So, tá rudaí ag tarlú agus tá sé deacair iad a fheiceáil an t-am ar fad agus caithfimid a bheith ana-chúramach cad a dhéanfaimid leis an mbunreacht nílimid go díreach ag cur deireadh leis an Seanad tá muid i ndáiríre ag pleidhcíocht leis an mbunreacht i mo thuairim-se. Ní raibh aon díospóireacht ar chor ar bith is dóigh liomsa maidir le Airteagal 27. Níl fhios ag a lán daoine cad is brí i ndáiríre le Airteagal 27. Ach tá slí san airteagal sin le reifreann a bheith againn sa tír seo i gcásanna áirithe agus níl aon díospóireacht maidir leis an airteagal sin sa díospóireacht seo, timpeall deireadh a chur leis an Seanad agus is trua sin.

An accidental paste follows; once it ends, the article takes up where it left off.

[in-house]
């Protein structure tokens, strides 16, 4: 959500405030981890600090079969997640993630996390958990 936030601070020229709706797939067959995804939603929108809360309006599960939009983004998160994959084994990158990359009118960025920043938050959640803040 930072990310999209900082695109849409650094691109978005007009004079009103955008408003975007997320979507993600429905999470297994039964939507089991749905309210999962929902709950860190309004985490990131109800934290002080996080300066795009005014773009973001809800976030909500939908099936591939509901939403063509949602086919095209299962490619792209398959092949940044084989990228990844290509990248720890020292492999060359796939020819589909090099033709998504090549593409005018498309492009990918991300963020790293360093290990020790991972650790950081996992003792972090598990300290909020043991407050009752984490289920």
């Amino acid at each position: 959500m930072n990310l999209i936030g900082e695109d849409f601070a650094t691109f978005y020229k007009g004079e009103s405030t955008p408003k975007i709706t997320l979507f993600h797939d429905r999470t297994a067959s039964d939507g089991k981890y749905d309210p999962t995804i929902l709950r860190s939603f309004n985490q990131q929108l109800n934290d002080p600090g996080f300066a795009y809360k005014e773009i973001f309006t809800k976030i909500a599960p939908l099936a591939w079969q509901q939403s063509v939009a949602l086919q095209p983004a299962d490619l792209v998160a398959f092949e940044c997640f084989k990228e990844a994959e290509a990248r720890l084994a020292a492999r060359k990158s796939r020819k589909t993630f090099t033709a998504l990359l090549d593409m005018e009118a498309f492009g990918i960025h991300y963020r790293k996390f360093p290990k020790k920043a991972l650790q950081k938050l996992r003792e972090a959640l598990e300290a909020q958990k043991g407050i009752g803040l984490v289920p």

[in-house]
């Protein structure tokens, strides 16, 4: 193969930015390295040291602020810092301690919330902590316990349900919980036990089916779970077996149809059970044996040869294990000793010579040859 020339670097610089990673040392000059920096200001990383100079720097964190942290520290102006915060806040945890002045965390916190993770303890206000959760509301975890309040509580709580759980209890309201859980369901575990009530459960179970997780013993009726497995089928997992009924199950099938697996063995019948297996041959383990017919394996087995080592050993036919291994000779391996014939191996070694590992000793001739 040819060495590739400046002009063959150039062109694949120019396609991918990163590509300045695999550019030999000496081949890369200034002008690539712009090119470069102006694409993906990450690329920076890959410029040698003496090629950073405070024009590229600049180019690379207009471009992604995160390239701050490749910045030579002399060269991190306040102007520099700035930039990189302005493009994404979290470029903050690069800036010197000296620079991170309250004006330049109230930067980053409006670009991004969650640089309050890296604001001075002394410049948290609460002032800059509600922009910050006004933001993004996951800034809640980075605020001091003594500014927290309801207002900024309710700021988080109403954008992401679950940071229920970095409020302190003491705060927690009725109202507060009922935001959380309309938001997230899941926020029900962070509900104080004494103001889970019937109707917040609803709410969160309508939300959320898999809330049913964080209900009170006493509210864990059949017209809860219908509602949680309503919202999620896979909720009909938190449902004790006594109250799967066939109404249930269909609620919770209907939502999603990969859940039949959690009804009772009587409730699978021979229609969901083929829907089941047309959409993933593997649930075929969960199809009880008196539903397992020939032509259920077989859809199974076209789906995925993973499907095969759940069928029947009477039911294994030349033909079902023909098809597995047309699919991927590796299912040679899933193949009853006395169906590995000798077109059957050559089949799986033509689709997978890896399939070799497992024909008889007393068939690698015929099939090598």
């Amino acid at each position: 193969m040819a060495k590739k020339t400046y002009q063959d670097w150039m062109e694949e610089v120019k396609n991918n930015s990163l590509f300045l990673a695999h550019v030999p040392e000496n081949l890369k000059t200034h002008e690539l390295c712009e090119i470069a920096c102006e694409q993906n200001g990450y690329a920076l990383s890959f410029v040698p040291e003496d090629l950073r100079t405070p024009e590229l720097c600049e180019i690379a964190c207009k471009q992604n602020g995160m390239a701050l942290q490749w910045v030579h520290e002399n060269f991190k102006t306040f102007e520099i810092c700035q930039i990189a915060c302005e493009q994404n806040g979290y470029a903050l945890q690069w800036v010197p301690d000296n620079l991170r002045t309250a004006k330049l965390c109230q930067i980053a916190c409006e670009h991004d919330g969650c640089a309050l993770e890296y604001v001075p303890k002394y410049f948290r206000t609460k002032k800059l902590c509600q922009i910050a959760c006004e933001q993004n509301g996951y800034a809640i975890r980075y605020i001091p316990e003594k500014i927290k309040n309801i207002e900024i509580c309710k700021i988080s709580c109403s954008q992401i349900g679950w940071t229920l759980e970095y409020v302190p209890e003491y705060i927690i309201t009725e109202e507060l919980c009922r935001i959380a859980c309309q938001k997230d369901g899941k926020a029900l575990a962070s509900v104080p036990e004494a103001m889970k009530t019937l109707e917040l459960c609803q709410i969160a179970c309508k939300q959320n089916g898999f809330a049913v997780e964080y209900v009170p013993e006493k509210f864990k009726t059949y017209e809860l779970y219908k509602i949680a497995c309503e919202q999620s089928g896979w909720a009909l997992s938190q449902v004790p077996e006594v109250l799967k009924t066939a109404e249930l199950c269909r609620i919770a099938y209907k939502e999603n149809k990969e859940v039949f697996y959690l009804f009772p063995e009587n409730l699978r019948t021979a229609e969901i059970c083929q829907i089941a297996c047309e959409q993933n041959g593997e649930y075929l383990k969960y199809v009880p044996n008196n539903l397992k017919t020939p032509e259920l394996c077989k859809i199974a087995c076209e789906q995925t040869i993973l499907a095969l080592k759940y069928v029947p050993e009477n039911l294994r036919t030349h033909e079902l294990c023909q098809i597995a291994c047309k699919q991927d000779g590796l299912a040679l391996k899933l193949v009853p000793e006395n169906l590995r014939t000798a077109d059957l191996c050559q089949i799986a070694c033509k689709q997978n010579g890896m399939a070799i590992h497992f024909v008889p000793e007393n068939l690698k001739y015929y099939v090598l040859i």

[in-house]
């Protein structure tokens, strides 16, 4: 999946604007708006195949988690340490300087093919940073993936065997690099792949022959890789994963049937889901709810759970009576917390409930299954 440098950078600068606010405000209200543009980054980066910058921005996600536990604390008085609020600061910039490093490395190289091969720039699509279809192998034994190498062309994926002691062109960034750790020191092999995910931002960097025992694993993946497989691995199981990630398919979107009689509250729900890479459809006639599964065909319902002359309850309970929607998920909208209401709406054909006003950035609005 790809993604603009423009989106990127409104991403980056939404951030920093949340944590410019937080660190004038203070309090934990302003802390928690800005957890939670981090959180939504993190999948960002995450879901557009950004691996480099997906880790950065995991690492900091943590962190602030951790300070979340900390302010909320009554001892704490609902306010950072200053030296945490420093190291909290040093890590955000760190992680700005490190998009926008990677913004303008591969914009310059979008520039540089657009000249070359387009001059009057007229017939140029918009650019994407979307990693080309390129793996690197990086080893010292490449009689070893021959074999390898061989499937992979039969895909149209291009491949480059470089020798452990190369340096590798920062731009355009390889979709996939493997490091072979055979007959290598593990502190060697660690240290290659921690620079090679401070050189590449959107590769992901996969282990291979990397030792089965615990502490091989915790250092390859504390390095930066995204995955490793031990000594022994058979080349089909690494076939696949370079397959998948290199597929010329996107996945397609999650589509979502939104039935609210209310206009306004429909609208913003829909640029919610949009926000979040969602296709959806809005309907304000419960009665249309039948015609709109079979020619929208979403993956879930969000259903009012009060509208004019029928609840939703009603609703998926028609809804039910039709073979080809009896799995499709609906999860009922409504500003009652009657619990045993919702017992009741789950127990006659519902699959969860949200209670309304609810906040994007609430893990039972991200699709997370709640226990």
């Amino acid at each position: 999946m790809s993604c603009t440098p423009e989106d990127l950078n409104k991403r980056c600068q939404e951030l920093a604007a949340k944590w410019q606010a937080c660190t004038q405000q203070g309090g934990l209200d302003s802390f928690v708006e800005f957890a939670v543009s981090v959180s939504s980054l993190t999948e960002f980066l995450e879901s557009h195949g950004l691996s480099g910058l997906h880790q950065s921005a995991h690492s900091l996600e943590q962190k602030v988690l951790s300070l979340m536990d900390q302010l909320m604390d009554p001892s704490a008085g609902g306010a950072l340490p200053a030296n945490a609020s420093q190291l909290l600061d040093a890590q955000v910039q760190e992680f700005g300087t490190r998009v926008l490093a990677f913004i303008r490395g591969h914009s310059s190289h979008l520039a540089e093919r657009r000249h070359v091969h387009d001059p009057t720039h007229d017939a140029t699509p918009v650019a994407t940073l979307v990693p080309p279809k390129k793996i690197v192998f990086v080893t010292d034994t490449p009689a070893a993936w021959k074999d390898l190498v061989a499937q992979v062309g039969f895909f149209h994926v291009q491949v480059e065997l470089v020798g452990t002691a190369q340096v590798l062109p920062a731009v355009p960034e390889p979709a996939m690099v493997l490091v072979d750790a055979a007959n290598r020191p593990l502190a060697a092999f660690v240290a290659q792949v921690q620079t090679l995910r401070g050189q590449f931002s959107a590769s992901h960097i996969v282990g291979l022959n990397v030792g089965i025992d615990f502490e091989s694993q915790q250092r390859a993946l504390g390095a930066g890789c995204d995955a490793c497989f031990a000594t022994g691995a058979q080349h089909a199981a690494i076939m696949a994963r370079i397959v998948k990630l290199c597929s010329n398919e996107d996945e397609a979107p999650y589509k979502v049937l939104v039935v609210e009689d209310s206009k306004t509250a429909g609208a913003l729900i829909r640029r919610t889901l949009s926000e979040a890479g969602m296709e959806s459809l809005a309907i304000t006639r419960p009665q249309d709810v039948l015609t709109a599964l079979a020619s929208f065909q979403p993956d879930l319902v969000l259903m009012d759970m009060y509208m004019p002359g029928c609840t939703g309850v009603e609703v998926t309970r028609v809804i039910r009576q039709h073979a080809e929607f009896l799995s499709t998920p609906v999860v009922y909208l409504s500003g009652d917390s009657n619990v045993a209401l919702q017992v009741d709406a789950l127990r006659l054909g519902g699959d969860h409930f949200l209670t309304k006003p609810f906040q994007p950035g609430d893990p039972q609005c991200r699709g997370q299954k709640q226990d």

Ach tá mise dóchasach go mbeidh a lán díospóireachta maidir leis an airteagal sin sa bhfeachtas atá romhainn. Mar is airteagal an-thábhachtach atá ansin agus is airteagal a thugann cumhacht dos na daoine agus measaim féin nach mbeidh na daoine ag iarraidh é sin thabhairt suas go héasca nó go furasta. Beidh siad ag iarraidh fháil amach cad é, cad atá ann, an mbeidh gá leis an airteagal sin sa todhchaí. Mar measaim-se féin go mb’fhéidir go mbeidh gá ag an airteagal sin nó airteagal ar nós é sin mar tá tromlach ollmhór ag an Rialtas ansin sa Dáil agus feictear cad atá ar siúl anocht sa Dáil agus ar maidin sa Dáil agus sa Seanad agus mar a dúirt mé cheana tá sé náireach go mbeadh an Rialtas ag déanamh é sin. Ach tá tromlach ana-mhór ag an Dáil agus ba cheart go mbeadh rud éigin ansin chun stop bheag a chur leis an tromlach sin. Nílimid ag iarraidh stop iomlán a chur leis an tromlach sin. Tá an tromlach sin ansin sa Dáil tar éis olltoghchán. So, dúirt na daoine agus chuir siad na vótaí ansin, tá muid ag iarraidh na daoine sin a bheith sa Dáil ach ag an am chéanna ceapaim-se féin go gcaithfidh smaoineamh eile a bheith ag Billí anseo sa Seanad. Sa Seanad bhí rudaí maidir leis an Bille Luachála measaim Evaluation Bill a bhí anseo maidir leis na rátaí gnóthúil agus cuireadh stop leis an mBille sin sa Seanad anseo mar bhí fadhbanna leis an Bille sin agus bhí an iomarca cumhachta ag dul isteach go dtí cuid, I suppose an bord achomhairc nó an appeals board ansin. Bhí an iomarca cumhachta ag dul ansin agus bhí ceisteanna bunreachtúla ag baint leis sin go mbeidh na daoine sin agus daoine an-mhaith a oibríonn ansin ach go mbeidh siadsan in ann cinneadh iomlán a dhéanamh maidir le rataí gnóthúil agus níor cheart é sin agus ní dheachaigh an Bille sin aon áit. Níor tháinig sé go dtí stáid an Choiste anseo sa Seanad mar go raibh sé stoptha agus measaim go bhfuil an Roinn an Aire ag féachaint ar an mBille sin arís. Ach ag an am chéanna coicís ó shin sa Dáil bhí an Taoiseach ag gearán maidir leis an Bille sin. D’fhreagair sé ceist maidir leis an mBille agus dúirt sé go raibh an Bille sa Seanad agus bhí sé ag rá is dócha go raibh an Seanad ag obair go mall agus bhí sé ag tabhairt é sin amach don phobal agus ní raibh sé sin ceart ar chor ar bith. Rinne an Seanad an rud ba cheart don Seanad a dhéanamh a bheith ag rá agus dúramar go bhfuil an Bille sin lofa agus go raibh fadhbanna ag an mBille agus go mba cheart stopadh agus go mba cheart athruithe a dhéanamh don Bhille. Níl mise chun leanacht ar aghaidh ach tá mé ag rá leis an gceannaire nach cheart níos mó ama a thabhairt don díospóireacht seo anocht ba cheart dúinn tosú arís ar maidin. Ba cheart do dhaoine dul abhaile agus téigh a choladh agus a bheith níos úire ar maidin. Níl sé ceart. I ndáiríre tá daoine ag titim a choladh agus níl aon mhilleán orthu tá siad tuirseach tá siad ag obair go dian ar fud an lae anseo. Tá mise ag titim a choladh mé féin.